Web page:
It has taken Franzen nine years to complete Freedom, the follow-up to his 2001 bestselling novel The Corrections, and the wait seems worth it. The novelist just made the cover of Time magazine, the first living author to enjoy that distinction since Stephen King a decade ago. And the positive reviews are beginning to pour in all of which point to it being that rarest of things: an ambitious literary novel and a bestseller.
When I say positive, I mean positive. The Guardian is claiming it as “the novel of the century” with a wrap that starts a formidable and harrowing work, Jonathan Franzen’s new book is on a different plane from other contemporary fiction.
That is some claim. I am a little more tempered but it certainly is a great novel. While the structure at times seemed awkward, Franzen’s ability to create fully-realized, three-dimensional characters and, more so, to inhabit their minds with such penetrating psychological acuity, is seemingly limitless. Sam Anderson says much the same in his article for New York magazine. We have excerpts from that review and others here.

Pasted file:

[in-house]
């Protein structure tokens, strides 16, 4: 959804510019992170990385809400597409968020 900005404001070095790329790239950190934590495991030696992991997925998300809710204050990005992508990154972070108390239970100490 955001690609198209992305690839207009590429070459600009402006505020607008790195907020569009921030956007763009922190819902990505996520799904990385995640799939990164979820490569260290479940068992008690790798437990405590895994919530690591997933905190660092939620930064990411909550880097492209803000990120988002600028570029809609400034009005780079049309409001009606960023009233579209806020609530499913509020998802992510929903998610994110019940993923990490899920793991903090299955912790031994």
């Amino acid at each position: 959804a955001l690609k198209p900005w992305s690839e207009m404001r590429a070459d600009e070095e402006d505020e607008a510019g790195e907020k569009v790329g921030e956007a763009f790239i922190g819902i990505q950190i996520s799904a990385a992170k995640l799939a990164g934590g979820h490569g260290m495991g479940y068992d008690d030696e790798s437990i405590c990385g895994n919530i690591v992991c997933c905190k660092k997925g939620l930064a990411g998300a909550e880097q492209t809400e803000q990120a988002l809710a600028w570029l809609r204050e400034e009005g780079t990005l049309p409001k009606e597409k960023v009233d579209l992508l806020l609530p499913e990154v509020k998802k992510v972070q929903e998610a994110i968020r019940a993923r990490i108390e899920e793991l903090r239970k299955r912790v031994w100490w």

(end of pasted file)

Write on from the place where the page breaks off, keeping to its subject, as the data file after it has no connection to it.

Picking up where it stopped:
Fourteen years ago, Franzen declared that sweeping socially engaged novels by serious writers had lost their appeal. He then went on to write one, and to sell more than 1.5 million copies of it. A decade later he is attempting to prove himself wrong a second time.
Freedom is a multi-generational epic that follows an idealistic young couple who settle in the rough neighbourhood of St Paul, Minnesota. A very powerful insight into the disillusion of marriage and a story about the challenges, burdens and opportunities of personal freedom, the novel is full of the more generous ironies that endeared The Corrections to readers and literary reviewers alike. In charting the mistakes and joys of Freedom’s intensely realised characters as they struggle to learn how to live in an ever more confusing world, Franzen has produced an indelible and deeply moving portrait of our time.
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